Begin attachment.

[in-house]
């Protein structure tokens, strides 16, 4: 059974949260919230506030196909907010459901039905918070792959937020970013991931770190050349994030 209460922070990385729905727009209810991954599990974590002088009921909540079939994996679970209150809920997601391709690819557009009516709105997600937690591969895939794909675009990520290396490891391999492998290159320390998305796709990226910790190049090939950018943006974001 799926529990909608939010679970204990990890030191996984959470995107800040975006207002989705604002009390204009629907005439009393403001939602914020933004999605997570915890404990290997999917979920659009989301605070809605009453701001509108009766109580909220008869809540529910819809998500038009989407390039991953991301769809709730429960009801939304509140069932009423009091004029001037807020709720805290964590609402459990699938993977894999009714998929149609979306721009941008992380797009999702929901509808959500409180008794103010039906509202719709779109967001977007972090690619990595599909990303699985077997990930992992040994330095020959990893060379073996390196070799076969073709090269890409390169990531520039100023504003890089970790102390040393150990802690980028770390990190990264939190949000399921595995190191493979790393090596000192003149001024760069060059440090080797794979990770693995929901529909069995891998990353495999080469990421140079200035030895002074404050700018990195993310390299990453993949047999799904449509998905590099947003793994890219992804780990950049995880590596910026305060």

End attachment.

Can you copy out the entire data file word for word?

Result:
[in-house]
């Protein structure tokens, strides 16, 4: 059974949260919230506030196909907010459901039905918070792959937020970013991931770190050349994030 209460922070990385729905727009209810991954599990974590002088009921909540079939994996679970209150809920997601391709690819557009009516709105997600937690591969895939794909675009990520290396490891391999492998290159320390998305796709990226910790190049090939950018943006974001 799926529990909608939010679970204990990890030191996984959470995107800040975006207002989705604002009390204009629907005439009393403001939602914020933004999605997570915890404990290997999917979920659009989301605070809605009453701001509108009766109580909220008869809540529910819809998500038009989407390039991953991301769809709730429960009801939304509140069932009423009091004029001037807020709720805290964590609402459990699938993977894999009714998929149609979306721009941008992380797009999702929901509808959500409180008794103010039906509202719709779109967001977007972090690619990595599909990303699985077997990930992992040994330095020959990893060379073996390196070799076969073709090269890409390169990531520039100023504003890089970790102390040393150990802690980028770390990190990264939190949000399921595995190191493979790393090596000192003149001024760069060059440090080797794979990770693995929901529909069995891998990353495999080469990421140079200035030895002074404050700018990195993310390299990453993949047999799904449509998905590099947003793994890219992804780990950049995880590596910026305060």